initial thoughts about the workshop. Opening remarks. Setting the scene. Sabrina Leonelli - the epistemology of data-intesive science. Dr Hans Pfeiffenberger - Open Science – opportunities, challenges … @datasciencefeed. Bernd Pulverer - finding and accessing the data behind figures. Dr Roar Skålin - Norwegian researchers want to share, but are afraid of jeopardising their career. Summary of points from the scene setting. Afternoon breakout session - Life Sciences.

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ERC data management workshop, day 2

Categories: data open-access EU ERC data management publishing
Life sciences breakout - key points. Physical sciences breakout - key points. Humanities breakout - key points. Open discussion on morning presentations. Breakout session on incentives. Paul Ayris - Implementing the Future: the LERU roadmap for research data. Sünje Dallmeier‐Tiessen - Incentives for Open Science Attribution, Recognition, Collaboration. Veerle Van den Eynden and Libby Bishop - Incentives for sharing research data, evidence from an EU study. Open discussion after breakout session.

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STM brainstorming session - 2013

Categories: STM publishing open access trends industry interesting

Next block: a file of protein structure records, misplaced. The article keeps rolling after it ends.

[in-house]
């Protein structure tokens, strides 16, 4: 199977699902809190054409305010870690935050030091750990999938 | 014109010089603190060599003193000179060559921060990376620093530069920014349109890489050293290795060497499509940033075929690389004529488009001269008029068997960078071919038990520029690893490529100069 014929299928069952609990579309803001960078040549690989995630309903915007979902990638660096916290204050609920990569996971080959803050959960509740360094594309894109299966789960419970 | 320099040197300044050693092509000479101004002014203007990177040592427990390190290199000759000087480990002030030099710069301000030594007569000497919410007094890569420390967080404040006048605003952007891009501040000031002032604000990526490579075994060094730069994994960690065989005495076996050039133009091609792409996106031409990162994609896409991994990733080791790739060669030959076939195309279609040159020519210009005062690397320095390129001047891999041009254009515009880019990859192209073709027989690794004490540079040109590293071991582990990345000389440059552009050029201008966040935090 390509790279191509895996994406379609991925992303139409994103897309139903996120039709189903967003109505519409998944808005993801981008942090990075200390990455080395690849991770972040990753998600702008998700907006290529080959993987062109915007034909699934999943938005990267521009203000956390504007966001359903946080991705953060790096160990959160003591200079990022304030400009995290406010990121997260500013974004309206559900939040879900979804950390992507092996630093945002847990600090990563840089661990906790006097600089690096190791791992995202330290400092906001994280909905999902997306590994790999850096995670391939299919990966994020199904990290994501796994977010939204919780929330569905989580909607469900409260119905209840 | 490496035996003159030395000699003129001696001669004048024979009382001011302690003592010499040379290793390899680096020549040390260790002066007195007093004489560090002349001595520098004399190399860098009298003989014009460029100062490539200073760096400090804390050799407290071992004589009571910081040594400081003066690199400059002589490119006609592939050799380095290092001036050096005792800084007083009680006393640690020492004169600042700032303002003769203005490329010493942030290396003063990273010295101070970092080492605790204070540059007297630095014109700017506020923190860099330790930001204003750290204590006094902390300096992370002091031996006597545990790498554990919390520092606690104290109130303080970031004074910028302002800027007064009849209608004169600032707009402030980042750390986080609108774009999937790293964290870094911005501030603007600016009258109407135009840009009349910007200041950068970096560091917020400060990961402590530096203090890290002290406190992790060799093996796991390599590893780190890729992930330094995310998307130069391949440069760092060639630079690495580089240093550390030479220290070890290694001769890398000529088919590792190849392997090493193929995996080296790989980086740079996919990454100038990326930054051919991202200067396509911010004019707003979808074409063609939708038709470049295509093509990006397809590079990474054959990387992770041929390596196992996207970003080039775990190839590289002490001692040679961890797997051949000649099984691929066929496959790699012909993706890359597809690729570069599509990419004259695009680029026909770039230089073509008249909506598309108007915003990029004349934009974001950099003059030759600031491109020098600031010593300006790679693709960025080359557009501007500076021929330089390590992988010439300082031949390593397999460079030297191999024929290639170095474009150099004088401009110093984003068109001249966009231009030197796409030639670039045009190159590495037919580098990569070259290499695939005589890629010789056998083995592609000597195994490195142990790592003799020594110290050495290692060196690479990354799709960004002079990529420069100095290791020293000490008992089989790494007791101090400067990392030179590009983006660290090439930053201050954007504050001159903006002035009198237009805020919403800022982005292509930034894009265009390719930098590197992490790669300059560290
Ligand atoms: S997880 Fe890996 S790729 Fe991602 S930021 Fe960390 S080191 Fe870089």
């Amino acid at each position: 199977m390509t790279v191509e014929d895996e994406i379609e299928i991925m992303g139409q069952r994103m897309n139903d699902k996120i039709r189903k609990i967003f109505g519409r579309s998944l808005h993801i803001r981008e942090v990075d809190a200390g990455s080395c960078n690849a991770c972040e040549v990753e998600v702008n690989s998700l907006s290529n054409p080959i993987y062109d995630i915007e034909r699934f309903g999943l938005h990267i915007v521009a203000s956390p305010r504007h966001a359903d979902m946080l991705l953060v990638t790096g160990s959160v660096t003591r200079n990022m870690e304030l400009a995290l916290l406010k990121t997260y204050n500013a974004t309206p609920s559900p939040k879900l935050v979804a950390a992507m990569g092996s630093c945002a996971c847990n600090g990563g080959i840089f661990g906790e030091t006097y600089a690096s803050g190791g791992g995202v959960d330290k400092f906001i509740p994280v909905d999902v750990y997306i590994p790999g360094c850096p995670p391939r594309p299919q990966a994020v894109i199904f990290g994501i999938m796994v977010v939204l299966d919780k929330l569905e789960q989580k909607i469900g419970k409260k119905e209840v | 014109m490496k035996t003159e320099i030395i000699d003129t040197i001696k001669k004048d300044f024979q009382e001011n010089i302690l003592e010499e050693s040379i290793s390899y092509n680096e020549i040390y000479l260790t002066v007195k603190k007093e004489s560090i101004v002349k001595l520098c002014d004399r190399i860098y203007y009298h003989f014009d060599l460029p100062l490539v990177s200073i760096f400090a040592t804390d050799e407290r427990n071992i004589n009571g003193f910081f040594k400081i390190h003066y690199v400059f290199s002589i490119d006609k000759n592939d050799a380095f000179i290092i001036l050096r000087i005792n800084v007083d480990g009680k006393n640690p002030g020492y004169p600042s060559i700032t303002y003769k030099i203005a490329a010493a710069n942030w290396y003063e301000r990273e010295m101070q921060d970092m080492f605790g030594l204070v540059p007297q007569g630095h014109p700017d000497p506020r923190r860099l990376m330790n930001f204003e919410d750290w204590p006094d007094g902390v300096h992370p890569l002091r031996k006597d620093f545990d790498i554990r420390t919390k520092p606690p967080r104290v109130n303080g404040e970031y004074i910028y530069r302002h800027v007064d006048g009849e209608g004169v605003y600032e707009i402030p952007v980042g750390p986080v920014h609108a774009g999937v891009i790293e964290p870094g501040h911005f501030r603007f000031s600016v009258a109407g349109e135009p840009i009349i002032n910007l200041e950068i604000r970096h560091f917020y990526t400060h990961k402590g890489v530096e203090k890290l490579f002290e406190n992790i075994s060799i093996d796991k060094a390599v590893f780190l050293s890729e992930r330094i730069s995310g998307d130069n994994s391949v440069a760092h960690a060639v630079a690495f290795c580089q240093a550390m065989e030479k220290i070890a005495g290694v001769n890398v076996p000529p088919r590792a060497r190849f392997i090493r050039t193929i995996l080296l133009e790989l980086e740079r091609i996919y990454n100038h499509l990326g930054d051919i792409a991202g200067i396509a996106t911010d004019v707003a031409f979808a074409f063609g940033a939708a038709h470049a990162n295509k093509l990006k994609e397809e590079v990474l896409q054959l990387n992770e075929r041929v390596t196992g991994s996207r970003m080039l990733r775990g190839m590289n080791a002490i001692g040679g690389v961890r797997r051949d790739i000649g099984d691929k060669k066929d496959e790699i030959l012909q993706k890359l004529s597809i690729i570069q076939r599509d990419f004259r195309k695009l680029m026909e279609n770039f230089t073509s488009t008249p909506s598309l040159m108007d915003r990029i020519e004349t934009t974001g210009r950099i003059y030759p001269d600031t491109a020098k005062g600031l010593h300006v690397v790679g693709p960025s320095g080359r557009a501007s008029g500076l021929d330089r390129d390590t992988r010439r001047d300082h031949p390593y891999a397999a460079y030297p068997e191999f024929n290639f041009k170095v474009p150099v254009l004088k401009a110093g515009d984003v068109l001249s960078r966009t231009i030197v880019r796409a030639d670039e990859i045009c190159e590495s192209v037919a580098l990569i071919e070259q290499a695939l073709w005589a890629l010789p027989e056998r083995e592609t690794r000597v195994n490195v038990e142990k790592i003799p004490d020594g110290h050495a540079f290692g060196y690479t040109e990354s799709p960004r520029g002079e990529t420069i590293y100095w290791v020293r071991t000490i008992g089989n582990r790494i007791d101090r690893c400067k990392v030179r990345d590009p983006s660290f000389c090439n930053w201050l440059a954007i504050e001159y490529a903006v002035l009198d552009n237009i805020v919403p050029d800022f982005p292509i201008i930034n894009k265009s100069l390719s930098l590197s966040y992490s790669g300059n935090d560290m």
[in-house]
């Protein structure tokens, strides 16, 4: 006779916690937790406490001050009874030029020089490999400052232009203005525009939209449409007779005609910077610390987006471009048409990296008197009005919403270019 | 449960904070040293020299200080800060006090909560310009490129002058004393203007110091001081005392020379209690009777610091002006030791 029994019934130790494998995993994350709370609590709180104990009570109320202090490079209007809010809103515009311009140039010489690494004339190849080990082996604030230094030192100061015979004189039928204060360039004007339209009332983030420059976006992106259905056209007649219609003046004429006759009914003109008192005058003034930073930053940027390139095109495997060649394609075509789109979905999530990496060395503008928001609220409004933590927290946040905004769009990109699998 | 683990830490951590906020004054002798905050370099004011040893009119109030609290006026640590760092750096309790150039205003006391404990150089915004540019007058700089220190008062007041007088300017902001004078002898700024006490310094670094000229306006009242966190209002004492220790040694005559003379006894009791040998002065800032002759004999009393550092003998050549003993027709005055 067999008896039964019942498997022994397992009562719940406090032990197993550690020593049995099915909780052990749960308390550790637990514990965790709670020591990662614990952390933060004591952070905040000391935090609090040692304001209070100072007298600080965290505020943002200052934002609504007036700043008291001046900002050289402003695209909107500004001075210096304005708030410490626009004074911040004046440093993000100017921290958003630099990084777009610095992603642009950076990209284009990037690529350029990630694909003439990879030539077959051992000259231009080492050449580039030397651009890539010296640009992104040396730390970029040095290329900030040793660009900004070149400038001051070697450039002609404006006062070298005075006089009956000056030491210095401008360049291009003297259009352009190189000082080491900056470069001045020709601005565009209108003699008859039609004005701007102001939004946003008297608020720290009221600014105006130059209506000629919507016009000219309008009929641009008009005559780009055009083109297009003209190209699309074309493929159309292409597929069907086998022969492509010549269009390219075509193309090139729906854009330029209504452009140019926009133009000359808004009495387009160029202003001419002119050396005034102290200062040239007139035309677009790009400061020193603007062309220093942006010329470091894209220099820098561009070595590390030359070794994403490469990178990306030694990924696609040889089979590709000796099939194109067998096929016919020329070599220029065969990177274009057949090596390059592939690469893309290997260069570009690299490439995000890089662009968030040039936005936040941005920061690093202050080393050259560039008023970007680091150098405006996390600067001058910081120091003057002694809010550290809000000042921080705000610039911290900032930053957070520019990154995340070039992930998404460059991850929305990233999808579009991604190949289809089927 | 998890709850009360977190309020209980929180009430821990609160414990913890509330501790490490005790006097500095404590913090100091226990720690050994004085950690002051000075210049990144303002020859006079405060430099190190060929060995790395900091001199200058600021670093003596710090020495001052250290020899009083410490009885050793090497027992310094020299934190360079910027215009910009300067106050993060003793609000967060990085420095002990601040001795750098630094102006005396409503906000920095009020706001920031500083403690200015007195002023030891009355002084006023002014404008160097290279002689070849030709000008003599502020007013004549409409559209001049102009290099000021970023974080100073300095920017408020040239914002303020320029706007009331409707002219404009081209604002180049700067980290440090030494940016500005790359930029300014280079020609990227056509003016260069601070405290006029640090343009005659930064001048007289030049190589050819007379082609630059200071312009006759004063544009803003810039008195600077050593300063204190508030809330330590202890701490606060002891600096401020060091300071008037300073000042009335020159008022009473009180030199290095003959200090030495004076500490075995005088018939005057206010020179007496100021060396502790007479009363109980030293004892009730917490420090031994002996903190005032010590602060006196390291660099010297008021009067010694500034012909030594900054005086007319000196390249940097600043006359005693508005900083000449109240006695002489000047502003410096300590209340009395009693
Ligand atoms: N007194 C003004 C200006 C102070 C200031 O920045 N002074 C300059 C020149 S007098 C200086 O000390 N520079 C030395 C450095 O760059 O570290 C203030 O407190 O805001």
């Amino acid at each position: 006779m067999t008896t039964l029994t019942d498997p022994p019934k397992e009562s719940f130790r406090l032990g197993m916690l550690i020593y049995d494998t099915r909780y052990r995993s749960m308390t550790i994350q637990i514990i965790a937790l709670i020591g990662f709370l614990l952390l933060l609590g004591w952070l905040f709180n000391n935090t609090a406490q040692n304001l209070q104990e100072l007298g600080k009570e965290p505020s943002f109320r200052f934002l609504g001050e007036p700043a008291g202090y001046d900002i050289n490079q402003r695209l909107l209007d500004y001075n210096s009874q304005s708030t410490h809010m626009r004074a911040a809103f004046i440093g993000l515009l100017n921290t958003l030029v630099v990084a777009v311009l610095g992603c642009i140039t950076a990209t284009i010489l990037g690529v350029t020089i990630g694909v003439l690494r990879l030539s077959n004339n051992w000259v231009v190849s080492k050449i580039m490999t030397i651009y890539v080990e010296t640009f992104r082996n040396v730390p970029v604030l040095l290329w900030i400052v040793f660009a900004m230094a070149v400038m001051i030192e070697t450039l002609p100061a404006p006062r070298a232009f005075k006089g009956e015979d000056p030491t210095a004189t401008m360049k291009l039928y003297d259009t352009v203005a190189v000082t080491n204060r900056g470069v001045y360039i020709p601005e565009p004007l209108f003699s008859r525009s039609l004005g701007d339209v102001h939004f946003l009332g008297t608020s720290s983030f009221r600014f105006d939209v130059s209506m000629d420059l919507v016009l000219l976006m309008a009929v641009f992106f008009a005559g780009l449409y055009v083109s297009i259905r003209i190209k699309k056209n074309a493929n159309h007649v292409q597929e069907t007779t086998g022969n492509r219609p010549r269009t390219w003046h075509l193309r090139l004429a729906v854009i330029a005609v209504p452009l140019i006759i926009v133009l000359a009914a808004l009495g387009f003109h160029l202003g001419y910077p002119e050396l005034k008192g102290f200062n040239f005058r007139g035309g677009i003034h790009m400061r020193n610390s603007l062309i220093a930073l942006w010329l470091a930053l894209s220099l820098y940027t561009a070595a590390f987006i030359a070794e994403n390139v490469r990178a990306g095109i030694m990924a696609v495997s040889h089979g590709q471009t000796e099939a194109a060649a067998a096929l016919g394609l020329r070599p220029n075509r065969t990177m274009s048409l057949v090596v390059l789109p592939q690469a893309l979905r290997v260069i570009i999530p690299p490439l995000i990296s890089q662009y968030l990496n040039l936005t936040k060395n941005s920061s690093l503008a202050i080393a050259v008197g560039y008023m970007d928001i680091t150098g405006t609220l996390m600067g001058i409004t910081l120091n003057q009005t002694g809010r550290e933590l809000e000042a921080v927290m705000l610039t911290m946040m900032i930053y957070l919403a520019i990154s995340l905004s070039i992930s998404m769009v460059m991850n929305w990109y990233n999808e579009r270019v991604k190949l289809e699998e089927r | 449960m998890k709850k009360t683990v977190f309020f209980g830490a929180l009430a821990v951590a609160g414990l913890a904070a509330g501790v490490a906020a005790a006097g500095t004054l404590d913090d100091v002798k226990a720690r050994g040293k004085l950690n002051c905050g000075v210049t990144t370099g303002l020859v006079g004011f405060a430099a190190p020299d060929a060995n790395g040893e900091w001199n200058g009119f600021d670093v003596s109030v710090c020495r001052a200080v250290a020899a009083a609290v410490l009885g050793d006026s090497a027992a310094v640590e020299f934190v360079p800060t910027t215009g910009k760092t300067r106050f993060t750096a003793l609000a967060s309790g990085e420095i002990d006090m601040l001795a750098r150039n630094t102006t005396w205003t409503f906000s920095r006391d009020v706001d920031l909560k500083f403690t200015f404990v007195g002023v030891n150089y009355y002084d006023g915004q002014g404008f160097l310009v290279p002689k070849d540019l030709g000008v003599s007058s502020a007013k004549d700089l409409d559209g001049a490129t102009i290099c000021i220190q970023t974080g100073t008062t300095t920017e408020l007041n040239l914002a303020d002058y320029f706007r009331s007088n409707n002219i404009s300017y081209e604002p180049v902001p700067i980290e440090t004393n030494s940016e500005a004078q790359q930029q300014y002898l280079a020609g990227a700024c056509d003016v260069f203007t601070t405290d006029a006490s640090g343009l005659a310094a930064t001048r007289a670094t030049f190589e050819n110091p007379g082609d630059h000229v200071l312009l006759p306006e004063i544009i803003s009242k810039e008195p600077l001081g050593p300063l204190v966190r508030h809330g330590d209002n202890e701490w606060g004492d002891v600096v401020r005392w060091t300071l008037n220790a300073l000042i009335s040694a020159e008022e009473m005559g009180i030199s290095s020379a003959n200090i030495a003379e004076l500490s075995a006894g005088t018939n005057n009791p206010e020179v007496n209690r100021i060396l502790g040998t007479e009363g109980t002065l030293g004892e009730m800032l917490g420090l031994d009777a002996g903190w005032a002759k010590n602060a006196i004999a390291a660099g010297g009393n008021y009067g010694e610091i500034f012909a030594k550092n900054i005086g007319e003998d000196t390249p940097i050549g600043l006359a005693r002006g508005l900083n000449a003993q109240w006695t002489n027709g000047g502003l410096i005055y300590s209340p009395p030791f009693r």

Just attended the STM brainstroming session. I’ll update these notes in due course, and fix spelling issues, but I wanted to get the post live first. Notes I’ll just mention the things that I found interesting. ## Round1 Science Gists get a mention, yay!! Google scholar library gets a mention. Visualising data as maps is mentioned, mentions that there are no standards Howard mentions much richer tagging in the article, and upfront semantic tagging.

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EC consultation on Open Data - a report.

Categories: open access open data horizon 2020 EU science publishing eLife
This is a report on todays consultation on open data that was help by the EC. The notes are long, so I have put my conclusions and general comments at the start. General comments There was not much disagreement throughout the day. There were repeated calls for the need to incentivise researchers to engage in data sharing, but not too many concrete proposals on how to do this. It does seem from my perspective that libraries could do an amazing job here, but that will depend on to which extent these libraries have deep technical expertise.